The Fourth Duke of Bedford, John Russell, gave Bedford its name. In 1754 Bedford County was formed from Lunenburg County and was named for Bedford, who was then Secretary of State for Great Britain during the reign of King George II. Although New London, in Bedfords eastern section, was the first county seat, the seat was moved to the more centrally located town of Liberty in 1782. This is the present-day City of Bedford.
Bedford County is one of the fastest-growing counties in the Commonwealth of Virginia. It encompasses 764 square miles of Piedmont Plateau in the Western Central portion of Virginia and is bordered by the Blue Ridge Mountains to the west, the James River on its northeast and Smith Mountain Lake to the south. It has rolling, hilly terrain with elevations ranging from 800 to 4200 feet above sea level.
In 1782, the Town of Liberty (now the City of Bedford) was established. The Town of Liberty was changed to the Town of Bedford in 1890 and to the present-day City of Bedford in 1912. The city covers an area of 6.81 square miles of history, culture, outstanding architecture, boutiques and fine dining.
Thomas Jefferson, architect of The University of Virginia, author of The Declaration of Independence and President of the United States, chose to build a home in Bedford - Poplar Forest, which Jefferson designed as his personal retreat. Robert E. Lee, the Confederates general and loyal Bedford visitor, rode his horse, Traveler, farther up Sharp Top at the Peaks of Otter than anyone else. And the Beale Treasure - an elusive horde of gold, silver and jewels and a complicated, only partially solved, code - draws treasure hunters from all over the world.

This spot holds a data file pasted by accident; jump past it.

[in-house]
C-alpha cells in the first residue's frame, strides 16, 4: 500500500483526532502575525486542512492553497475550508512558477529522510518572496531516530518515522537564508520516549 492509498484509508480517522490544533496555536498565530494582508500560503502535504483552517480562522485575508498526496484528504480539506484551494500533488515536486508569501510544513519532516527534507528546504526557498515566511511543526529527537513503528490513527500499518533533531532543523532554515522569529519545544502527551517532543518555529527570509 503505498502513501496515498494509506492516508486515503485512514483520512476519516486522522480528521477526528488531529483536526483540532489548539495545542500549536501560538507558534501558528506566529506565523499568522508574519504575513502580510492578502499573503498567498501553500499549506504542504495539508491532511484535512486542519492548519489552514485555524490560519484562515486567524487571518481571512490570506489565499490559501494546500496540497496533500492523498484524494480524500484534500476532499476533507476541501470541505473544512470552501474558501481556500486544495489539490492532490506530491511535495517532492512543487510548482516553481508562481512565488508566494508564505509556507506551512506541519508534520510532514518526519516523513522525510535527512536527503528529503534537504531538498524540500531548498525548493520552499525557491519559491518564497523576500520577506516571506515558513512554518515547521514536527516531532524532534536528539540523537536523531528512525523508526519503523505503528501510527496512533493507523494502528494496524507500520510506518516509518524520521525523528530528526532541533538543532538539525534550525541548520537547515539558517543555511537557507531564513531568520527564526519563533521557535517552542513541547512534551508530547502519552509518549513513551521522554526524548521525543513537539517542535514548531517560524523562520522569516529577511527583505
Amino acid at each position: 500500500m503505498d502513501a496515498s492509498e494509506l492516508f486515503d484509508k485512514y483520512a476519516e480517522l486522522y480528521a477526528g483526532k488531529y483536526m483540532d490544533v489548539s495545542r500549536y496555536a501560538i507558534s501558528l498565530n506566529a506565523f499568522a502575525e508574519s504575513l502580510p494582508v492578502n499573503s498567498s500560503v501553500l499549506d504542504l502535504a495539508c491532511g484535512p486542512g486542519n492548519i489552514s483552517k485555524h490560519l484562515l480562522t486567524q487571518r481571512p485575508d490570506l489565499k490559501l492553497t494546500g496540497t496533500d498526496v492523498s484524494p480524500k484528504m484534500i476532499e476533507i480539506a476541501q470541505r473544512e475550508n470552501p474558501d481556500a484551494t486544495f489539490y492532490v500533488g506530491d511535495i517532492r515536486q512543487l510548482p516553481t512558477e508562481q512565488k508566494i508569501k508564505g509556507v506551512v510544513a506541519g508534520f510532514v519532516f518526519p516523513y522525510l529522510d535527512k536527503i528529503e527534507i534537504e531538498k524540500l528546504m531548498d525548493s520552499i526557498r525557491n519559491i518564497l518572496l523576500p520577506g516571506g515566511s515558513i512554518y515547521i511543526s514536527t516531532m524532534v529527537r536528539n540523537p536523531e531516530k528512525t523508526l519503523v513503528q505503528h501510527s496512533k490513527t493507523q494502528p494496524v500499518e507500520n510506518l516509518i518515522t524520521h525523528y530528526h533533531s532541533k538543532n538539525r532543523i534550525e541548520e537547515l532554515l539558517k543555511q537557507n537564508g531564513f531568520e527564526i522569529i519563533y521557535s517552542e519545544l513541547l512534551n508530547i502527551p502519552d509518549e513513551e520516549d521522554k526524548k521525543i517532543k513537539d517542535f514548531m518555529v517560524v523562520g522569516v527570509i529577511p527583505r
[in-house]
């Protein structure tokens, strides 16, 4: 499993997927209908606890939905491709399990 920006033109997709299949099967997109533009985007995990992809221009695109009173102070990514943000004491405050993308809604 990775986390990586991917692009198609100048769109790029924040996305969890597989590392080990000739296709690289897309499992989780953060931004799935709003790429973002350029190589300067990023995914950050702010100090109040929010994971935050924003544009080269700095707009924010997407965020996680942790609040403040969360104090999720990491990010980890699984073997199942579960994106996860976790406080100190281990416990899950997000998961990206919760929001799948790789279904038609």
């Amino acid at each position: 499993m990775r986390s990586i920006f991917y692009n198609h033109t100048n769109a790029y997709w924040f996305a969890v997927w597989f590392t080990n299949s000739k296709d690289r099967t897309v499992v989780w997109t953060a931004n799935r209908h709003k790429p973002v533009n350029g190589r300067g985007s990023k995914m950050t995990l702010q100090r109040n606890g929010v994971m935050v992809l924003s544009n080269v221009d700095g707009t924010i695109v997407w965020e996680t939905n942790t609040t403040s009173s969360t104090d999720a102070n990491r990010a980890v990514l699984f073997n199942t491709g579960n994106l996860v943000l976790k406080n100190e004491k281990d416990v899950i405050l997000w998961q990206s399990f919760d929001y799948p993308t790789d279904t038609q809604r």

Important Dates In Bedford's History
1782: Settled by Europeans
1795: New London Academy, a private boys school, is established. The building now houses Bedford County Elementary School and a museum.
1806: Thomas Jefferson began construction of Poplar Forest, an intricate country villa built for his personal retreat.
1838: Avenel Plantation, built on 200 acres hosted luminaries such as Robert E. Lee and Edgar Allan Poe.
1856: Booker T. Washington born into slavery on Burroughs tobacco farm, now restored and a historic site; Washington went on to establish Tuskegee Institute in Alabama in 1881.
1864: Union General David Hunter's troops come through Bedford (Hunter's Raid) on their to and from Lynchburg.
1892: Liberty changes its name to Bedford City.
1912: Bedford City becomes Bedford.
June 6, 1944: D Day: Bedford, with a population of 3,200, suffered higher losses per-capita than any other American community.
1984: Bedford listed in the National Register of Historic Places.
June 6, 2001: The National D-Day Memorial opens.